Steve Lunceford, GovTwit (@dslunceford)

Steve Lunceford

“I think this is a great step to formalize a process and “movement” that has already been spreading throughout government. I would have like to have seen more guidance around transparency, participation and collaboration from an interagency standpoint versus just citizen interaction, but believe that could be a natural output as agencies strive to meet the various deadlines. It will also be interesting to see how quickly and enthusiastically agencies respond to a directive which lays out new unfunded mandates given the many priorities they are already juggling.”


Bob Gourley, CTOvision (@bobgourley)

Bob Gourley

The most important part of the directive, in my opinion, is the attachment with guidance on plan formulation. The thought put into that means agencies do not have to recreate the wheel when formulating their own plan. The part of the directive that we all need to watch out for abuse on: it seems to apply to all other than OMB and above. Yet history has shown those are the ones we need the most openness from.


Brian Ahier (@ahier)

Brian Ahier

“I am thrilled to see the emphasis on open government this directive represents. I hope to see government agencies able to meet the deadlines for action established by the Open Government Directive. I also want to see citizen participation in determining the high value data sets to be published. Since this directive also requires the data be published in an open format, it will be nice to have documents available where the data is not shielded within the pdf format.”


New book ‘State of the eUnion: Government 2.0 and Onwards’ available free for download

State of the eUnion: Government 2.0 and Onwards

A new book, State of the eUnion: Government 2.0 and Onwards, is now available free for download. The book, a compilation of essays from 34 Gov 2.0 thought leaders, will soon be available in print through Amazon and elsewhere.

From the publisher:

“In many ways, eGovernment has come of age. The use of IT and digital media is today part of everything government does, so the ‘e’ is becoming obsolete. ‘eGovernment is just Government,’ as the saying goes, but it is important to realise that the ‘e’ has changed government forever, and will keep doing so, and hence we now talk about Government 2.0, ” said John Gotze.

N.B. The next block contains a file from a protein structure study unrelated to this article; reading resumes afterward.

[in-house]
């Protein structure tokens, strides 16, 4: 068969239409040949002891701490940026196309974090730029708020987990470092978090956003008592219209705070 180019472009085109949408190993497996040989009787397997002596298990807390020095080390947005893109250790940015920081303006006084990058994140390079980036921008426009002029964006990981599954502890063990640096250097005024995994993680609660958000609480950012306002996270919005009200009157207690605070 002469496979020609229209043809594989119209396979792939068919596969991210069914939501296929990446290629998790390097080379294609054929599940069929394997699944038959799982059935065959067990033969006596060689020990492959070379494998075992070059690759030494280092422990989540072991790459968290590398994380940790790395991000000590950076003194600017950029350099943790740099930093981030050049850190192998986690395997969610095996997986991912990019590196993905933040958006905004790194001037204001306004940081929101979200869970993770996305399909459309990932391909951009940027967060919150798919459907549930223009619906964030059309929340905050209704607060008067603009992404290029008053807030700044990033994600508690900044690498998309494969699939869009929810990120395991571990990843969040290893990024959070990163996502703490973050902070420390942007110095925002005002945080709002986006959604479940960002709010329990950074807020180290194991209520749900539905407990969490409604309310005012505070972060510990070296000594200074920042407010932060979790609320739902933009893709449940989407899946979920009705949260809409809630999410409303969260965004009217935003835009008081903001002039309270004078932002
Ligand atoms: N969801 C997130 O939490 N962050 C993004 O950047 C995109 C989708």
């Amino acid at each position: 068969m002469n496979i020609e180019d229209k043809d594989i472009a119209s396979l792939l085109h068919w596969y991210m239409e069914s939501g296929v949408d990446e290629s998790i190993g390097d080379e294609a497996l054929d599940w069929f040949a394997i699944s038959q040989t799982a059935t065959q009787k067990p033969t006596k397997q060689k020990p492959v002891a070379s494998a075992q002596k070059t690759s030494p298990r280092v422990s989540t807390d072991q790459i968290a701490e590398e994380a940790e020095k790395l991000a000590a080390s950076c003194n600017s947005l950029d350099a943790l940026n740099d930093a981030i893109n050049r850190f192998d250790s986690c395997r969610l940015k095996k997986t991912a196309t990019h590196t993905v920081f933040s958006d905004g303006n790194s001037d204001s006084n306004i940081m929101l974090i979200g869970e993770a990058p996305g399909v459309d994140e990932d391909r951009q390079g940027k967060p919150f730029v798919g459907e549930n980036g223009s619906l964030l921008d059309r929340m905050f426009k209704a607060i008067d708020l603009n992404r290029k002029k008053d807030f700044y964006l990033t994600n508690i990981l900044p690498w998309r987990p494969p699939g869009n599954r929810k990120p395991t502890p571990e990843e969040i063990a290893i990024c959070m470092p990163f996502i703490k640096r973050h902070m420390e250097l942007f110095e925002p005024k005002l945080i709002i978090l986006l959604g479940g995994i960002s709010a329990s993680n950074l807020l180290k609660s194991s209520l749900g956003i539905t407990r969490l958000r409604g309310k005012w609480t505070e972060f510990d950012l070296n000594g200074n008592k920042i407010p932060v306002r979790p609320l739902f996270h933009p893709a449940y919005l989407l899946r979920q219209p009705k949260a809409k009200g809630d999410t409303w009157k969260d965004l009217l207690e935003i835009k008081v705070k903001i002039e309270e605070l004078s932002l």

The book’s contributors touch on a number of different subjects, all related to making government work better. Some deal with getting government data out into the open, breaking down data silos. Others focus on how to interact with the public through interactive websites. Still others discuss how to facilitate organizational change that will open up government.

Contributors:

  • Richard Allan, Facebook
  • Kim Normann Andersen, Copenhagen Business School
  • Tony Bovaird, Birmingham
 University
  • Lee Bryant, HeadShift
  • Joanne Caddy, OECD
  • Stephen Collins, AcidLabs
  • Dan Doney, US 
Office 
of 
the 
Director 
of 
National
 Intelligence
  • James Downe, Cardiff 
University
  • Mark Drapeau, National
 Defense
 University
  • Bengt Feil, TuTech
 Innovation
  • Dave Fletcher, State of Utah
  • Michael Friis, Folkets
 Ting
  • Matt Leighninger, Deliberative
 Democracy
 Consortium
  • Lawrence Lessig, Harvard
 Law
 School
  • Rolf Lührs, TuTech
 Innovation
  • Elke Löffler, Governance 
International
  • Rony Medaglia, Copenhagen Business School
  • Philipp S. Müller, Center
 for
 Public
 Management
 and 
Governance
  • David Osimo, Tech4i2
  • Tim O’Reilly, O’Reilly Inc.
  • Tommy Dejbjerg Pedersen, Geekhouse
  • Chris Potts, Dominic Barrow
  • Steve Radick, Booz
 Allen
 Hamilton
  • Harald Rathmann, TuTech
 Innovation
  • Steve Ressler, GovLoop
  • Alexandra Samuel, Social
Signal
  • W. David Stephenson, Stephenson Strategies
  • Hanne Sørum, The
 Norwegian
 School
 of
 Information
 Technology
  • Ariel Waldman, Spacehack.org
  • David Weinberger, Harvard
 Berkman
 Center
 for
 Internet
 & Society
  • Olov Östberg, Mid
 Sweden
 University

Gov 2.0 Radio: Shaking Gov 2.0 Ground

Listen

[audio:gov20radio091018.mp3]

Episode